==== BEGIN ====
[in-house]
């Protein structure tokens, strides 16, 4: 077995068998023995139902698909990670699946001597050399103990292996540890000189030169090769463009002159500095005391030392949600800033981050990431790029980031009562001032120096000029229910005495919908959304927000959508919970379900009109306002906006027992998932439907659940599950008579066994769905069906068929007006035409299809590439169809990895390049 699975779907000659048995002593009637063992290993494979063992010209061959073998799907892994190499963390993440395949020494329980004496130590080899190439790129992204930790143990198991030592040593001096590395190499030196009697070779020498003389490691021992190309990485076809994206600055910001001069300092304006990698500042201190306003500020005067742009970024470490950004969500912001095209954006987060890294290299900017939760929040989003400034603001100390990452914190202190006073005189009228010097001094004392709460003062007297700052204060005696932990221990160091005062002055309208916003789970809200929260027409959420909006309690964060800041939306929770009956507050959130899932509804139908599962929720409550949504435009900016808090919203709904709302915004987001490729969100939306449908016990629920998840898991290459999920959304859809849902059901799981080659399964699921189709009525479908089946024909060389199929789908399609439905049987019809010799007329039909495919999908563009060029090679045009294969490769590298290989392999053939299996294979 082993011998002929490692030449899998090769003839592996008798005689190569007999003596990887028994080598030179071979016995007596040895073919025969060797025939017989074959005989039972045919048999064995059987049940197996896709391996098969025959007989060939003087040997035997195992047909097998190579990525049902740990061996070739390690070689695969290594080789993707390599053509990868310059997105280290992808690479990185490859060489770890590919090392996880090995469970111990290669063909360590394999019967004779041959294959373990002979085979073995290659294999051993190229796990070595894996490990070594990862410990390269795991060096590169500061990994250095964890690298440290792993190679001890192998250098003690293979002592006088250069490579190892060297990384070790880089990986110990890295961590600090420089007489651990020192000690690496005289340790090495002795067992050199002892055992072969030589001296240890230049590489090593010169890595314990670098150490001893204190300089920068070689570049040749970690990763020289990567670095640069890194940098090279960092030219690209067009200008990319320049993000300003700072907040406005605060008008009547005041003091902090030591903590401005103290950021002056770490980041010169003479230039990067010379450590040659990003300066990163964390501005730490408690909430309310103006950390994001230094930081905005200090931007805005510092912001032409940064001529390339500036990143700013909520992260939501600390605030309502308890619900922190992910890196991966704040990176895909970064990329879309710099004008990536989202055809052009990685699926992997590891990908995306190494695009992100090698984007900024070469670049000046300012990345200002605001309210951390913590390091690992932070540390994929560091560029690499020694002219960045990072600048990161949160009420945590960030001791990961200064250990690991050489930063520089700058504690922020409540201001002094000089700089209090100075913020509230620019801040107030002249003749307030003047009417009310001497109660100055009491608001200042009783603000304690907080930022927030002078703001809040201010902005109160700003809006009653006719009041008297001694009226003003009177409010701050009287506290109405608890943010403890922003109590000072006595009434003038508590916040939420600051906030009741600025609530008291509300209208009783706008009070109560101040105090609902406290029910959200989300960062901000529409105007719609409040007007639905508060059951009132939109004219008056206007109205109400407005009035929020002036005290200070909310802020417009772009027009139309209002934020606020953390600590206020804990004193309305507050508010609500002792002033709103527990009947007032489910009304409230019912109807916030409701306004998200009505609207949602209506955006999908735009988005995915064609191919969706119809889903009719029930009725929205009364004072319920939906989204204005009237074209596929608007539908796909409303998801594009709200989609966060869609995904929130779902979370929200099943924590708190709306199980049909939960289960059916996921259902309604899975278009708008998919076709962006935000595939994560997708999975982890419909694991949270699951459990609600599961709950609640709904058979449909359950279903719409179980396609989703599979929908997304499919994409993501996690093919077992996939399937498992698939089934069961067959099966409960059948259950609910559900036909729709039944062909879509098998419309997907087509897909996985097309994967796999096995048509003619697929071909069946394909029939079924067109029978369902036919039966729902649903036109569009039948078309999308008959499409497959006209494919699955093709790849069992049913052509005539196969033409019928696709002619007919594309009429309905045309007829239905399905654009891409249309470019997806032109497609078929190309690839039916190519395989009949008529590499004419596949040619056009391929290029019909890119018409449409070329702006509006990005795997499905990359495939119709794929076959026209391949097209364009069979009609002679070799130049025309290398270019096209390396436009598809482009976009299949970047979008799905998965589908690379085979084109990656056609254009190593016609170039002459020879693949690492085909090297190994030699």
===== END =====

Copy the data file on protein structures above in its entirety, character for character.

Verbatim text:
[in-house]
């Protein structure tokens, strides 16, 4: 077995068998023995139902698909990670699946001597050399103990292996540890000189030169090769463009002159500095005391030392949600800033981050990431790029980031009562001032120096000029229910005495919908959304927000959508919970379900009109306002906006027992998932439907659940599950008579066994769905069906068929007006035409299809590439169809990895390049 699975779907000659048995002593009637063992290993494979063992010209061959073998799907892994190499963390993440395949020494329980004496130590080899190439790129992204930790143990198991030592040593001096590395190499030196009697070779020498003389490691021992190309990485076809994206600055910001001069300092304006990698500042201190306003500020005067742009970024470490950004969500912001095209954006987060890294290299900017939760929040989003400034603001100390990452914190202190006073005189009228010097001094004392709460003062007297700052204060005696932990221990160091005062002055309208916003789970809200929260027409959420909006309690964060800041939306929770009956507050959130899932509804139908599962929720409550949504435009900016808090919203709904709302915004987001490729969100939306449908016990629920998840898991290459999920959304859809849902059901799981080659399964699921189709009525479908089946024909060389199929789908399609439905049987019809010799007329039909495919999908563009060029090679045009294969490769590298290989392999053939299996294979 082993011998002929490692030449899998090769003839592996008798005689190569007999003596990887028994080598030179071979016995007596040895073919025969060797025939017989074959005989039972045919048999064995059987049940197996896709391996098969025959007989060939003087040997035997195992047909097998190579990525049902740990061996070739390690070689695969290594080789993707390599053509990868310059997105280290992808690479990185490859060489770890590919090392996880090995469970111990290669063909360590394999019967004779041959294959373990002979085979073995290659294999051993190229796990070595894996490990070594990862410990390269795991060096590169500061990994250095964890690298440290792993190679001890192998250098003690293979002592006088250069490579190892060297990384070790880089990986110990890295961590600090420089007489651990020192000690690496005289340790090495002795067992050199002892055992072969030589001296240890230049590489090593010169890595314990670098150490001893204190300089920068070689570049040749970690990763020289990567670095640069890194940098090279960092030219690209067009200008990319320049993000300003700072907040406005605060008008009547005041003091902090030591903590401005103290950021002056770490980041010169003479230039990067010379450590040659990003300066990163964390501005730490408690909430309310103006950390994001230094930081905005200090931007805005510092912001032409940064001529390339500036990143700013909520992260939501600390605030309502308890619900922190992910890196991966704040990176895909970064990329879309710099004008990536989202055809052009990685699926992997590891990908995306190494695009992100090698984007900024070469670049000046300012990345200002605001309210951390913590390091690992932070540390994929560091560029690499020694002219960045990072600048990161949160009420945590960030001791990961200064250990690991050489930063520089700058504690922020409540201001002094000089700089209090100075913020509230620019801040107030002249003749307030003047009417009310001497109660100055009491608001200042009783603000304690907080930022927030002078703001809040201010902005109160700003809006009653006719009041008297001694009226003003009177409010701050009287506290109405608890943010403890922003109590000072006595009434003038508590916040939420600051906030009741600025609530008291509300209208009783706008009070109560101040105090609902406290029910959200989300960062901000529409105007719609409040007007639905508060059951009132939109004219008056206007109205109400407005009035929020002036005290200070909310802020417009772009027009139309209002934020606020953390600590206020804990004193309305507050508010609500002792002033709103527990009947007032489910009304409230019912109807916030409701306004998200009505609207949602209506955006999908735009988005995915064609191919969706119809889903009719029930009725929205009364004072319920939906989204204005009237074209596929608007539908796909409303998801594009709200989609966060869609995904929130779902979370929200099943924590708190709306199980049909939960289960059916996921259902309604899975278009708008998919076709962006935000595939994560997708999975982890419909694991949270699951459990609600599961709950609640709904058979449909359950279903719409179980396609989703599979929908997304499919994409993501996690093919077992996939399937498992698939089934069961067959099966409960059948259950609910559900036909729709039944062909879509098998419309997907087509897909996985097309994967796999096995048509003619697929071909069946394909029939079924067109029978369902036919039966729902649903036109569009039948078309999308008959499409497959006209494919699955093709790849069992049913052509005539196969033409019928696709002619007919594309009429309905045309007829239905399905654009891409249309470019997806032109497609078929190309690839039916190519395989009949008529590499004419596949040619056009391929290029019909890119018409449409070329702006509006990005795997499905990359495939119709794929076959026209391949097209364009069979009609002679070799130049025309290398270019096209390396436009598809482009976009299949970047979008799905998965589908690379085979084109990656056609254009190593016609170039002459020879693949690492085909090297190994030699």